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AIDS. 1993 Jan;7(1):37-41.

In vivo decrease in the expression of complement receptor 2 on B-cells in HIV infection.

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Department of Pediatrics, Rush-Presbyterian-St Luke's Medical Center, Chicago, Illinois 60612.



To investigate changes in the expression of complement receptor 2 (CR2) on B-cells from HIV-infected individuals. CR2 is the C3d/Epstein-Barr virus receptor and has been implicated in B-cell activation. Changes in its level of expression may therefore be associated with B-cell dysfunction.


Cross-sectional study of HIV-infected adults and age-matched control donors.


The percentage expression and mean fluorescence intensity of CR2 (and three additional markers: CD19, CD69, and a standard antigen designation: HLA-DR) was measured on CD20+ B-cells using a two-color flow cytometric assay.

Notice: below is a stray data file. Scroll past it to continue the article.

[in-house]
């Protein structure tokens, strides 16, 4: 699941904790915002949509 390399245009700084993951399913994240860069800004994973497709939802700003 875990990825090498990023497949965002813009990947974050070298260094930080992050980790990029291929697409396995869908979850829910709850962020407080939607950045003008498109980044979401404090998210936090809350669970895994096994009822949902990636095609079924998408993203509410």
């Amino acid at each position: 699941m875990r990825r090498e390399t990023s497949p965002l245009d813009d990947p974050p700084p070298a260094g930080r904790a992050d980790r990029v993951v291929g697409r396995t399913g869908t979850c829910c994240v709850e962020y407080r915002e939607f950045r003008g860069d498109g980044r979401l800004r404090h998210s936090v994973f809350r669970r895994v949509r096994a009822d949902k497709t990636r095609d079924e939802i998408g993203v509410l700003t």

This study demonstrated a highly significant (P = 0.0001) decrease in the percentage co-expression of CR2 on CD20+ B-cells in HIV-infected individuals, compared with control donors. The mean percentage of CD20+ cells co-expressing CR2 was 71% (s.d., +/- 15%) in the HIV-seropositive patients and 94% (s.d., +/- 4%) in the control group. The pattern of CR2 expression in a number of the patients suggested a decrease in antigen density on the cells. Decreased expression of CR2 did not correlate with disease stage (asymptomatic, AIDS-related complex, or AIDS), nor with CD4+ T-cell percentage or absolute count, in the seropositive group.


The evidence for a role for CR2 in B-cell activation suggests that its decreased expression, which we have demonstrated in HIV-seropositive individuals, may be associated with the B-cell dysfunction observed in HIV infection. Our finding that expression of this marker is decreased even in asymptomatic patients is consistent with reports of early B-cell defects in such individuals. Further investigation of this possible association may shed some light on both the increased incidence of bacterial infections in HIV-infected adults and children and their impaired responses to certain immunizations.

[Indexed for MEDLINE]

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